using the role of mother to challenge systems that smother women’s choice,
autonomy and agency. And that seems to leave out children’s choice, autonomy and
agency. Dismantling patriarchy is crucial to creating a whole society but we can’t
accomplish that by ignoring the rights of another group of people.
Perhaps O’Reilly and others in the educational industry think that our public
schools are taking care of the kids. But they’re not. As I wrote in my book
Challenging Assumptions in Education, our public school systems perpetuate
social hierarchies, disempower children, coerce them – supposedly for their own
good – and encourage a destructive level of consumerism and consumption.
Furthermore, they are not democratic because they don’t allow children and young
people to control their choices and their daily lives. School teaches submission
to power based on size, age, intellect, and sometimes ability to bully, and there
are race, gender and class biases, and even sexual harassment. The very
structure of schools delivers a hidden socioeconomic curriculum of
standardization, competition, and top-down management by experts.
In short, schools – and society in general – treat children the way women
don’t want to be treated. They don’t trust children to control their own lives,
to keep themselves safe, and to make their own decisions. In this way, feminism
and life learning are one and the same because they trust people to take the
paths that suit them best.
Aside from allowing academic freedom, unschooling (which I prefer to call by
the more positive term "life learning") is about living more
mindfully – acting altruistically (instead of earning gold stars or the approval
of authority figures), respecting individuals for who they are, overturning
discrimination, being aware of and remediating the conflicts inherent in our
society, working cooperatively, and learning about and improving the world by
living in and acting on it.
Unschooling parents care deeply about children’s choice, autonomy, and
agency. They respect young people’s right to make their own decisions (within
parameters that address their physical and emotional safety, of course). They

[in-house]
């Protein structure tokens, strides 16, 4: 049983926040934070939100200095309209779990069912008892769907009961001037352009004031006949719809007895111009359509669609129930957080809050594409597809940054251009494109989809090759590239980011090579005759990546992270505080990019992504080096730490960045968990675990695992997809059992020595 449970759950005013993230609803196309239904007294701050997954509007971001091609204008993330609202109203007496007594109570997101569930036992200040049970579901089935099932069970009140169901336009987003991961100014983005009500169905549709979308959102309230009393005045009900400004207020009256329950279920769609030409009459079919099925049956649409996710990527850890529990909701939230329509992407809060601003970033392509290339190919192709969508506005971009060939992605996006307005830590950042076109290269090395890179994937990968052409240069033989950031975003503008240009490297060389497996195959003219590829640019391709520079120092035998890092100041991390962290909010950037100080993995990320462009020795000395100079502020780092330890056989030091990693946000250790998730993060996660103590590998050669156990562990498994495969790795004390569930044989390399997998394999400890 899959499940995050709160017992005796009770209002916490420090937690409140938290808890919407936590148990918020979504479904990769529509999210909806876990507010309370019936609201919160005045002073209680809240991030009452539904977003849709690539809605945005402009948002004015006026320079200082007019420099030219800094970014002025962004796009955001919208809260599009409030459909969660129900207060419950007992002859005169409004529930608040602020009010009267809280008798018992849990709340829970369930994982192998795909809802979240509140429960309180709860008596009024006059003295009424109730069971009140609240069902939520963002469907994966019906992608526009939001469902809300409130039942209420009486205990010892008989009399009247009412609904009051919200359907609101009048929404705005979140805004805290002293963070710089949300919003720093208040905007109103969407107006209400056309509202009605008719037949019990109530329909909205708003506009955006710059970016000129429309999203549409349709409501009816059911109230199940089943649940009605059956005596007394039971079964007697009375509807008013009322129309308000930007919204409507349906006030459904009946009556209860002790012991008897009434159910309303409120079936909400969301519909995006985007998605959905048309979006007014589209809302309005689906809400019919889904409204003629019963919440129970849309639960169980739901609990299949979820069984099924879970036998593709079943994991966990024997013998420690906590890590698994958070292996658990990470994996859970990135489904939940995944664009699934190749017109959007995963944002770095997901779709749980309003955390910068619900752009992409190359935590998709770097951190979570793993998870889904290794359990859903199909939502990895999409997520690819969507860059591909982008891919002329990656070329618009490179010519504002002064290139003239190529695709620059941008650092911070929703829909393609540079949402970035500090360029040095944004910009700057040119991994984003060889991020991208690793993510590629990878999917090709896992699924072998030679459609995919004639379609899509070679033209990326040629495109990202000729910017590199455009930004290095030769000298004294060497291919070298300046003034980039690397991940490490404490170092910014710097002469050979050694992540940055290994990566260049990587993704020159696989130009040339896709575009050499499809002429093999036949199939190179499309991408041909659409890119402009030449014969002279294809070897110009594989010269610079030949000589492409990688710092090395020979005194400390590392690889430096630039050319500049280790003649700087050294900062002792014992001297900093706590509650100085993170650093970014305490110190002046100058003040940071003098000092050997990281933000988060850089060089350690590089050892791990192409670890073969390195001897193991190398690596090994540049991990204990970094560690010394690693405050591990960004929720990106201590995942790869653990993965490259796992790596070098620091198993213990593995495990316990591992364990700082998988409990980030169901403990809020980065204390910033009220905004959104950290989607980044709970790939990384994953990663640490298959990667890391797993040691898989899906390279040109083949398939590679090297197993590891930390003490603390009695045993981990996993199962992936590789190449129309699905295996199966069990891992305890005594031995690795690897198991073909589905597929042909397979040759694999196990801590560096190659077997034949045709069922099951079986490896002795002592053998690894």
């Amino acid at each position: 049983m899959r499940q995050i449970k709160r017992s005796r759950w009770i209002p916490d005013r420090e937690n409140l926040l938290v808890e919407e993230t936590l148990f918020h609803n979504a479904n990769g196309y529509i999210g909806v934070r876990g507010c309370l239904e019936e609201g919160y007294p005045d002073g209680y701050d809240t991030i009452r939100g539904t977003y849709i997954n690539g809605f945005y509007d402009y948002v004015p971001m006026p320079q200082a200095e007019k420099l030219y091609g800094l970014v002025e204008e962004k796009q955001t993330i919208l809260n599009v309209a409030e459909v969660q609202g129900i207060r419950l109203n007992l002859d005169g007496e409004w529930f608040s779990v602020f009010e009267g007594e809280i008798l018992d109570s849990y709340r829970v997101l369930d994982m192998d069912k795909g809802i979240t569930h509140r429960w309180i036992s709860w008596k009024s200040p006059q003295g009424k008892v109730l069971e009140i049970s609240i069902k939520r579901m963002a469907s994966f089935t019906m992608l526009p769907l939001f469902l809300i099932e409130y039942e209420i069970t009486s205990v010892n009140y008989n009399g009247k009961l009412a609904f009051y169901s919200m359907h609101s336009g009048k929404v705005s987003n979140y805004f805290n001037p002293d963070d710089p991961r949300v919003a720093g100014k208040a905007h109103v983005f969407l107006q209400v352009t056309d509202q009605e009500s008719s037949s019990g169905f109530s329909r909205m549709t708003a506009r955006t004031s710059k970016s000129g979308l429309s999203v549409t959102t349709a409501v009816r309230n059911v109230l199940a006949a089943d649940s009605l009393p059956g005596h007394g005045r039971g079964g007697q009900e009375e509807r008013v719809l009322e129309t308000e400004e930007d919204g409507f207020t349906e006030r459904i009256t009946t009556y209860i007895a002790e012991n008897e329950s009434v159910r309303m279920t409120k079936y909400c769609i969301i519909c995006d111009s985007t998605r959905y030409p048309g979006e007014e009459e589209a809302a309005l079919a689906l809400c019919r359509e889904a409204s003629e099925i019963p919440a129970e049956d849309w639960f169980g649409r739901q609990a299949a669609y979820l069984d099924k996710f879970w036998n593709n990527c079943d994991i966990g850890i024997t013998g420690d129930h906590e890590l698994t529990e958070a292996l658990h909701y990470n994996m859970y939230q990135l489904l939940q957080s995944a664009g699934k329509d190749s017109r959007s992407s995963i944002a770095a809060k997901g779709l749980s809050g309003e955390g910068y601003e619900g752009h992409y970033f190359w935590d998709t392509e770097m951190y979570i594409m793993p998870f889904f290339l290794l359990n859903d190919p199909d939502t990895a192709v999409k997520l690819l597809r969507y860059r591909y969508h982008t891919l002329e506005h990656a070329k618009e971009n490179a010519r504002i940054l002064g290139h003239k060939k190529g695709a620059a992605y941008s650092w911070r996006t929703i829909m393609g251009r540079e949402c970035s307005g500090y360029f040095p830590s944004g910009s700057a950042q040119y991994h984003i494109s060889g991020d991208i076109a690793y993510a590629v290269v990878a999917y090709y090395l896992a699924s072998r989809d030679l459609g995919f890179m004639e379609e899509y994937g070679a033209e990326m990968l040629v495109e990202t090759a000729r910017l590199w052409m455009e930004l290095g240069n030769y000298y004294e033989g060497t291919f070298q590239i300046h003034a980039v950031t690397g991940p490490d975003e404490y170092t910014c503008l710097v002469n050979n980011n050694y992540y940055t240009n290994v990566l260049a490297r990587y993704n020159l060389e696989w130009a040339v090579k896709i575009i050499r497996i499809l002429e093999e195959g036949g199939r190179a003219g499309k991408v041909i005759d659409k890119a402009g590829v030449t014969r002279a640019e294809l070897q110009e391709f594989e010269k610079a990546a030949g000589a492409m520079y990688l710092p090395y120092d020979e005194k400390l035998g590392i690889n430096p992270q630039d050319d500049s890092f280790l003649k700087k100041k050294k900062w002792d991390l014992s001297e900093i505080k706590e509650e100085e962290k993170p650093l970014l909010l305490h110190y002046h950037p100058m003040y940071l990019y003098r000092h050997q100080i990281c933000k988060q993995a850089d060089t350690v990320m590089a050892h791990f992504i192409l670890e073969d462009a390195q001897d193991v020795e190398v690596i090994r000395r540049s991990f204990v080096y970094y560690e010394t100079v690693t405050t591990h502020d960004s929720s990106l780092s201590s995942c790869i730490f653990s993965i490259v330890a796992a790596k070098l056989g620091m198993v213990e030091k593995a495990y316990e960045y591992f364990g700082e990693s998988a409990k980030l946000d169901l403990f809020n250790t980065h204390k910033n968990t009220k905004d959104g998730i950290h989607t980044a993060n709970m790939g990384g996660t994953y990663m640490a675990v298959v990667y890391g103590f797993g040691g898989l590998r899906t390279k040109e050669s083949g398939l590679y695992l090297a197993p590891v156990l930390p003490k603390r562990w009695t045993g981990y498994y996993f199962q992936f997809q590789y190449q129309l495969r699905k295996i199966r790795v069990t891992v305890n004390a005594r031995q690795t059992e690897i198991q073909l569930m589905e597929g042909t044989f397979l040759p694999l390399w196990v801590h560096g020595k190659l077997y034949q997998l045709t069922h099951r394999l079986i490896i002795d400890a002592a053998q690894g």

understand that when children are part of a community, they have an interest in
making that community function well, taking responsibility for their actions and
contributing to the group.
One of the stereotypes about unschooling (and homeschooling) that results in feminist criticism
is that of too much togetherness – children who are home alone with mom all the
time, tied to the umbilical cord or the apron strings. On the surface, that’s
based on ignorance. But aside from the fact that unschooling kids typically
spend more time in their communities exposed to a more diverse range of people
and experiences than kids in school, the apron strings criticism denigrates the
value of the mother-child relationship. Being an activist of any sort is more
than resisting; it’s also about providing positive alternatives. Parenting
practices like cosleeping, prolonged breastfeeding, and family-based education
are powerful and nurturing alternatives, which provide the early security that
leads to independence.
One of the questions I asked almost forty years ago – the one about paying for
childcare in order to have a career and retain the feminist label – is still on
my mind. These days, some feminists are working to solve that conundrum through
the use of tax credits or other methods of financially rewarding caregiving
parents; others believe higher quality childcare, workplace reform, and better
pay for childcare workers is the solution.
But there is, as I mused so many years ago, a third way. What if we
overturned the male model of success that feminism adopted in creating equal
opportunity for women? If we reject the idea that success is only about money,
we can forge new attitudes toward what’s important in life. Challenging the
notion that feminism relates only to equal opportunity within the workplace and
can only be obtained by a full-time paying career is controversial, but there is
a growing movement that questions the tradition that well-being is based totally
on economics. As I have written in Natural Life Magazine, the Genuine Progress
Indicator is one tool that has been developed to factor caregiving, pollution,
and other positives and negatives into the accounting that we know as GDP. One
of the proponents of that idea is feminist and environmentalist Marilyn Waring.
The author of the book If Women Counted, she was one of the first to suggest
that the GDP sustains the institutionalized enslavement of women by focusing
solely on production and consumption in the market sphere, thereby rendering
women’s unpaid work invisible.
Taking the notion further, Australian academic, author, and social commentator
Susan Maushart asserts that motherhood needs to be at the center of human
society, from which all social and economic life should spin. Society needs to
“acknowledge that bearing and raising children is not some pesky, peripheral
activity we engage in, but the whole point,” she says. Warehousing kids in
daycare or school so mothers can get on with what they see as their real lives
is not part of that vision, but we need to find ways to ensure economic security
for women of all classes, and extend the vision to include fathers as well.
It has been said that feminism is the radical notion that women are people.
Even more radical, I would suggest, is the notion that was printed on a t-shirt
my young daughters once shared: “Kids are people too.” At this point in history,
allowing them to live and learn in the real world, unfettered by the
discrimination inherent in compulsory schooling, is the best way to honor that
idea. We need to find ways to make that possible without diminishing anyone
else’s rights. Then we will truly be on the way to creating a more egalitarian
Wendy Priesnitz is Natural Life’s editor and
co-owner, and the author of twelve books. Her new collection of
memoir-style essays and poems about life, learning, mothering and daughtering entitled It
Hasn’t Shut Me Up was published in 2013.